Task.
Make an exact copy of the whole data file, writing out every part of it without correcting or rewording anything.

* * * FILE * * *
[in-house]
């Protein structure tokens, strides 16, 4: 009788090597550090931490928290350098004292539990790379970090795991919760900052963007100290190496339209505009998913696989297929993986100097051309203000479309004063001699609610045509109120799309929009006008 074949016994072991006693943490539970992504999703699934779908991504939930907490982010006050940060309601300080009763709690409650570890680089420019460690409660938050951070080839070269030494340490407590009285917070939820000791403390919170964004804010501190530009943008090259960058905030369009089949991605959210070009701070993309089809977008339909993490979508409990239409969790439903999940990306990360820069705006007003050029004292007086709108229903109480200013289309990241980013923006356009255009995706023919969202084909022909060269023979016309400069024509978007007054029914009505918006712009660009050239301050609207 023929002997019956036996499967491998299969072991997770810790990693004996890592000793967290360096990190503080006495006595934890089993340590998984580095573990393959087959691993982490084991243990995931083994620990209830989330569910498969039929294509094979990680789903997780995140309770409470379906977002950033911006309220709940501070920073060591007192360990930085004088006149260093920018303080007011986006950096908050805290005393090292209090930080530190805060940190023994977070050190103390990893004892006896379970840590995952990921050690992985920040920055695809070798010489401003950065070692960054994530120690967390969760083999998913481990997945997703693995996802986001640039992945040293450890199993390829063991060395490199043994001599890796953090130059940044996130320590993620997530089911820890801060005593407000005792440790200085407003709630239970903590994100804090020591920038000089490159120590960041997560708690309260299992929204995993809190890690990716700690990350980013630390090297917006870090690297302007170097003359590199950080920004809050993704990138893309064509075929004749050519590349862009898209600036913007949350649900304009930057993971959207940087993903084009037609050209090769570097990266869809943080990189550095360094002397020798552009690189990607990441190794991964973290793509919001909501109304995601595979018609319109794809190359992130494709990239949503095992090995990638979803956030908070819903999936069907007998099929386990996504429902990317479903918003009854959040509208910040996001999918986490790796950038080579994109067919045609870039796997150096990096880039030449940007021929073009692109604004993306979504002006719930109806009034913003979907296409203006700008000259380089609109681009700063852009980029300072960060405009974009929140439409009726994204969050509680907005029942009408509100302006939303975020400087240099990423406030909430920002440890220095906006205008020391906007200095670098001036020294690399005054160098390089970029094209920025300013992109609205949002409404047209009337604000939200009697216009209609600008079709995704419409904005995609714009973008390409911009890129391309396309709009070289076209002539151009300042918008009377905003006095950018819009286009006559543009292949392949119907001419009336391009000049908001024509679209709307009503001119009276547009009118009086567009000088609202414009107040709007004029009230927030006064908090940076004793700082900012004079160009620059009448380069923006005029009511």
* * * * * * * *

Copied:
[in-house]
């Protein structure tokens, strides 16, 4: 009788090597550090931490928290350098004292539990790379970090795991919760900052963007100290190496339209505009998913696989297929993986100097051309203000479309004063001699609610045509109120799309929009006008 074949016994072991006693943490539970992504999703699934779908991504939930907490982010006050940060309601300080009763709690409650570890680089420019460690409660938050951070080839070269030494340490407590009285917070939820000791403390919170964004804010501190530009943008090259960058905030369009089949991605959210070009701070993309089809977008339909993490979508409990239409969790439903999940990306990360820069705006007003050029004292007086709108229903109480200013289309990241980013923006356009255009995706023919969202084909022909060269023979016309400069024509978007007054029914009505918006712009660009050239301050609207 023929002997019956036996499967491998299969072991997770810790990693004996890592000793967290360096990190503080006495006595934890089993340590998984580095573990393959087959691993982490084991243990995931083994620990209830989330569910498969039929294509094979990680789903997780995140309770409470379906977002950033911006309220709940501070920073060591007192360990930085004088006149260093920018303080007011986006950096908050805290005393090292209090930080530190805060940190023994977070050190103390990893004892006896379970840590995952990921050690992985920040920055695809070798010489401003950065070692960054994530120690967390969760083999998913481990997945997703693995996802986001640039992945040293450890199993390829063991060395490199043994001599890796953090130059940044996130320590993620997530089911820890801060005593407000005792440790200085407003709630239970903590994100804090020591920038000089490159120590960041997560708690309260299992929204995993809190890690990716700690990350980013630390090297917006870090690297302007170097003359590199950080920004809050993704990138893309064509075929004749050519590349862009898209600036913007949350649900304009930057993971959207940087993903084009037609050209090769570097990266869809943080990189550095360094002397020798552009690189990607990441190794991964973290793509919001909501109304995601595979018609319109794809190359992130494709990239949503095992090995990638979803956030908070819903999936069907007998099929386990996504429902990317479903918003009854959040509208910040996001999918986490790796950038080579994109067919045609870039796997150096990096880039030449940007021929073009692109604004993306979504002006719930109806009034913003979907296409203006700008000259380089609109681009700063852009980029300072960060405009974009929140439409009726994204969050509680907005029942009408509100302006939303975020400087240099990423406030909430920002440890220095906006205008020391906007200095670098001036020294690399005054160098390089970029094209920025300013992109609205949002409404047209009337604000939200009697216009209609600008079709995704419409904005995609714009973008390409911009890129391309396309709009070289076209002539151009300042918008009377905003006095950018819009286009006559543009292949392949119907001419009336391009000049908001024509679209709307009503001119009276547009009118009086567009000088609202414009107040709007004029009230927030006064908090940076004793700082900012004079160009620059009448380069923006005029009511």